What's Next for Intel's Dividend and Stock Buyback?

Chip giant Intel (NASDAQ: INTC) regularly returns a significant amount of cash to its stockholders through a combination of share repurchases and a quarterly cash dividend. In fact, the company said in its July earnings release that it "generated $13.7 billion in cash from operations, $6.3 billion of free cash flow, and returned $8.6 billion to shareholders (dividends of $2.8 billion and share repurchases of $5.8 billion)."

In other words, Intel gave back all of the free cash flow that it generated during the first half of 2018 -- and then some.

What has that meant for shareholders? A rising quarterly dividend, putting cash into shareholders' pockets, and a reduced share count (something that has helped to boost earnings per share):

During its 2017 investor meeting, CFO (and current interim CEO) Bob Swan showed the following slide:

Swan summarized Intel's big-picture capital allocation strategy by saying, "Simply put, two things: invest in our business to strengthen our competitive position, and return value to our shareholders along the way."

When Swan talks about investing in the business, as the slide indicates, he's talking about the company's investments in research and development (which fuels the company's technology and product pipeline), capital expenditures (Intel manufactures logic and memory chips, which requires substantial spending on equipment), and "strategic [mergers and acquisitions]" (Intel has made several big acquisitions in recent years such as its $16.7 billion purchase of Altera and its $15.3 billion Mobileye buy.)

As for shareholder returns, here's what Swan had to say about the company's dividend strategy: "Our intentions are to grow our dividend in line with non-GAAP earnings growth. Our desires are to keep that around 40% of our free cash flows."

With that in mind, let's go over Intel's financial performance for the year thus far and what it could mean for both the dividend and the buyback.

Watch the dividend

Intel's original financial guidance for 2018 was for revenue of $65 billion (up 3.5% year over year) and non-GAAP EPS of $3.55 (up 2.6% year over year). However, Intel's business has performed better than the company had expected when it gave that initial guidance, so the company wound up boosting its financial guidance when it reported its first-quarter results and again when it reported its second-quarter results.

Intel's most recently issued guidance calls for $69.5 billion in sales and non-GAAP EPS of $4.15, representing nearly 10.7% and 19.9% growth, respectively, from 2017 levels.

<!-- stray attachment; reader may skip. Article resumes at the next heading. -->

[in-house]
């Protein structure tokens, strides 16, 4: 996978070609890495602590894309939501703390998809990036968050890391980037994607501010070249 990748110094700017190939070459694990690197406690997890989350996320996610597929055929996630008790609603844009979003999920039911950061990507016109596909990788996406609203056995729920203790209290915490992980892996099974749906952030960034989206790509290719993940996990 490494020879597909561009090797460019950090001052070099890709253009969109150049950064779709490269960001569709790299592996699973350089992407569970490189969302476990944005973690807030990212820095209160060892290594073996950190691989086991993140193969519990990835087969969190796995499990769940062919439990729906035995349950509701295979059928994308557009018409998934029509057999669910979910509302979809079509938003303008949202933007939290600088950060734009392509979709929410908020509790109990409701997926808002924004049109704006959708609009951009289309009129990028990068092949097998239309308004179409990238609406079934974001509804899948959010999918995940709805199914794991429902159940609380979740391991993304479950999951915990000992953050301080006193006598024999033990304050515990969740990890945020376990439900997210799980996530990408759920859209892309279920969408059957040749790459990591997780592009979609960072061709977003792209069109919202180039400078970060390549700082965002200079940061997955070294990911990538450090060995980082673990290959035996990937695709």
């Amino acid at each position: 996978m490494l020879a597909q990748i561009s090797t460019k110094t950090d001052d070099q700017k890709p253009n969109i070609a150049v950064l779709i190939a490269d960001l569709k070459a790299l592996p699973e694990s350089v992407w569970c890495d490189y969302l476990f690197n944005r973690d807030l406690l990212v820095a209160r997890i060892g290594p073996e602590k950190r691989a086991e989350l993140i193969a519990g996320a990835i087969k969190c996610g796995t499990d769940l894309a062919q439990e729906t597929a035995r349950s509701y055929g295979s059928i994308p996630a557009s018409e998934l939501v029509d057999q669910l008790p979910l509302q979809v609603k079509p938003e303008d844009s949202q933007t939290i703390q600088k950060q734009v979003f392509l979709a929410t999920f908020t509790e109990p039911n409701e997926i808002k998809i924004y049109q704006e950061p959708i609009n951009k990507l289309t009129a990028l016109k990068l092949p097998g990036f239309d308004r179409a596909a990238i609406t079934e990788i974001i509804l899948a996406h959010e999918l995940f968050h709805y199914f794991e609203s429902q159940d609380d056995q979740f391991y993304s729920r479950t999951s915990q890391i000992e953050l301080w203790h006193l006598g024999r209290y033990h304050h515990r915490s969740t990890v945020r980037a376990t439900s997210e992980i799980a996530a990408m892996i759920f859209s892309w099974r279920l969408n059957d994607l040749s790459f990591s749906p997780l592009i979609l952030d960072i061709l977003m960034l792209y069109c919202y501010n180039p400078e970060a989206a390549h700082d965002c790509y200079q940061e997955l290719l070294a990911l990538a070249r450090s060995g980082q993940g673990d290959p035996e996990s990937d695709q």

What's interesting is that there seems to be two potentially competing priorities that Intel will have to try to balance as it decides where to take the dividend next.

On one hand, Intel's aim to boost the dividend in lockstep with non-GAAP EPS could point to a significant dividend increase this year, since the company's current guidance calls for a big boost in non-GAAP EPS. A roughly 20% increase to the dividend (in line with the guidance Intel is giving for non-GAAP EPS) would suggest a dividend bump up to $1.44 a share annually, or around $0.36/share.

At the same time, though, Swan said on the company's most recent earnings call that the company expects to generate $15 billion in free cash flow during 2018. If we take 40% of that (Intel's target dividend as a percentage of free cash flow), we get $6 billion, or about $1.26 per share for the year.

It'll be interesting to see by how much Intel increases its dividend when the time comes.

The buyback question

Although Swan did say during the company's February 2017 investor meeting that buybacks would be used to "offset dilution from our comp-based program," the company's buyback program has been doing more than that as the diluted share count has come down noticeably since that time, suggesting that Intel has been more aggressive about the buyback than simply trying to keep the share count from going up.

The company said in its most recent form 10-Q filing that the company can, under its current stock repurchase program, scoop up $7.2 billion worth of its shares. It wouldn't surprise me to see the company's board of directors authorize additional share repurchases in the coming quarters.

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Ashraf Eassa has no position in any of the stocks mentioned. The Motley Fool has no position in any of the stocks mentioned. The Motley Fool has a disclosure policy.